I was just down in Bangalore for the last few days. Someone there pointed me towards a much-admired new start-up in the city, which has developed clever software capable of turning workplace gmail into a kind of collective to-do list, but which may well now be regretting its choice of name……
More on the ELA.
Kerin Hope in Athens has heard that not only did the Greek central bank not make an ELA request today but that there were inflows of more than €100m yesterday – similar to the amount the day before.
So, the deadline passed almost half an hour ago and – perhaps not surprisingly, the ultimatum has moved a bit.
More from Peter Spiegel
While the 11am deadline passed without a deal, another EU official said talks were continuing and the two sides were exchanging papers in an attempt to pull together an outline of what was “feasible” so finance ministers would have a framework for their own negotiations.
As the 11am deadline passed, Athens had not yet signed on to what the official called a “feasibility blueprint” that negotiators were attempting to pull together before the eurogroup meeting.
Just to prove that it really is Groundhog Day in Brussels, here’s the best pic of the day from the Belgian capital (that’s related to the Greece talks, to be fair to city)
Another “gosh-that’s-not-a-surprise” bit of news.
Anne-Sylvaine Chassany has heard the eurogroup meeting has been pushed back half an hour to 1.30pm (12.30pm London time).
Markets update from Katie Martin
If traders and investors are freaking out about the last-minute brinkmanship on display in the Greek debt talks, they have a good way of hiding it.
Whether this is complacency or a sense that we’ve ‘seen this film before’ will become clear soon enough. For now, the key market levels are:
Safe-haven Bunds are flat, with 10-year yields at 0.84 per cent.
‘Peripheral’ bonds from the eurozone’s wobbly bits are a little weaker, but not dramatically so. Italian, Spanish and Portuguese 10-year yields are all around 0.05 percentage points higher.
Greek bonds are also weaker, but by their standards, not markedly so. The two-year yields are up by 0.18 percentage points (Higher yields reflect lower prices). The 10-year yields are up 0.14 percentage points.
The euro is 0.4 per cent lower at $1.1162, but the euro’s strange patterns of late make it hard to draw any conclusions from this.
In stocks, Germany’s Dax is flat, Spain’s Ibex is 0.12 per cent higher, while Italy’s FTSE Mib is up by 0.42 per cent. In Athens, stocks are down by a measly 0.49 per cent.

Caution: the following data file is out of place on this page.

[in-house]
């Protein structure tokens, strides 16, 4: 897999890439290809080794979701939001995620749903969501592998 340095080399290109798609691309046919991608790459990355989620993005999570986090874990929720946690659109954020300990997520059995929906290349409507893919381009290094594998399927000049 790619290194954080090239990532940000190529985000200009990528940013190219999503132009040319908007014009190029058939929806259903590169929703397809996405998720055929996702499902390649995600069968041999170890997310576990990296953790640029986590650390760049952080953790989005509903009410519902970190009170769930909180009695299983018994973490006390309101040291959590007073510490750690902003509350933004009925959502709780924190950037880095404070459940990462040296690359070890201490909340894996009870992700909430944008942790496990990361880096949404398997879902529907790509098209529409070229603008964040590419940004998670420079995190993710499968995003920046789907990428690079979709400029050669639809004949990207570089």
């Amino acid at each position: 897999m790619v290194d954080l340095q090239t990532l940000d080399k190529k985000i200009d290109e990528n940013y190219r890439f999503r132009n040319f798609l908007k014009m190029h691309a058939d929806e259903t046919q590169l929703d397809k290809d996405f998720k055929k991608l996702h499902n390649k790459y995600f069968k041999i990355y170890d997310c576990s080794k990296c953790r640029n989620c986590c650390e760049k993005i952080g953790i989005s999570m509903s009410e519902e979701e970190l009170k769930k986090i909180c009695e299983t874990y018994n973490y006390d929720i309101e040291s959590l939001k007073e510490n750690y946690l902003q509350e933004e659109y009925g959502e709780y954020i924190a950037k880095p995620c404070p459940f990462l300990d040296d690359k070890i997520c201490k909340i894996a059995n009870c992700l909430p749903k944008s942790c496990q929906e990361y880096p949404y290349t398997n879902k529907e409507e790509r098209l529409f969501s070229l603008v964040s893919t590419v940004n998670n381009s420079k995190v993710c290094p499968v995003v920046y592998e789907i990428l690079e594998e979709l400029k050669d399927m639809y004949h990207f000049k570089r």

Henry Foy has been speaking to people at banks in Athens:
A steady stream of users at an ATM outside a bank in Athens’ leafy Victoria district, but customers walking away with rolls of euro notes said they were not panicking.
“We are not worried, everything is going to be fine. The banks have lots of money,” said Silvia, who withdrew a couple of hundred euros with her husband.
“There won’t be capital controls. It’s ok,” she said.
Well, that’s all sorted then.
Some more behind-the-scenes colour from Anne-Sylvaine Chassany, who has been told that while Tsipras and the institutions are still talking, the problem is a lack of political will on both sides. Tsipras came out of the negotiating room last night to phone French President François Hollande. Hollande urged him to continue to negotiate, while adding he understood Tsipras wanted to hold firm on small pensions. The French president encouraged the Greek PM to keep negotiating elsewhere.
Update to the below. Alex Barker adds that Tsipras has left the Commission HQ. Not sure where he’s gone – perhaps to lie down in a quiet room.
What’s in a wave – vine by Alex Barker
The Greek economy may be paying a heavy price for the government’s stand-off with international creditors, James Mackintosh reports.
Antonio Garcia Pascual, European chief economist at Barclays, says that without the new government and crisis, “Greece would have seen [GDP] growth north of 1 per cent and a primary balance probably around 2 per cent”.
Instead he expects second quarter GDP to shrink by about 0.4 per cent compared to the first quarter. “We’ve seen confidence tanking, we’ve seen tax revenue tanking.”
Rather than running a primary surplus of 2 per cent without doing anything, he estimates the Greeks will need to slash spending or raise taxes by €3bn to get a surplus of just 1 per cent, because of the impact on growth of a new round of austerity.
There’s been a lot of frenzied wire snaps, market activity and twitter hoopla in the last 20 minutes on whether there has been a deal or not. It’s as clear as… well, the FT’s currency correspondent Roger Blitz has summed it up pretty well:
Meanwhile, a group of leading UK-based economists has taken a very critical view of the proposal which the Greek government tabled at the start of the week.
The Centre for Macroeconomics (CFM) has conducted a flash survey of its panel of experts. The survey asked three questions – and 37 economists participated.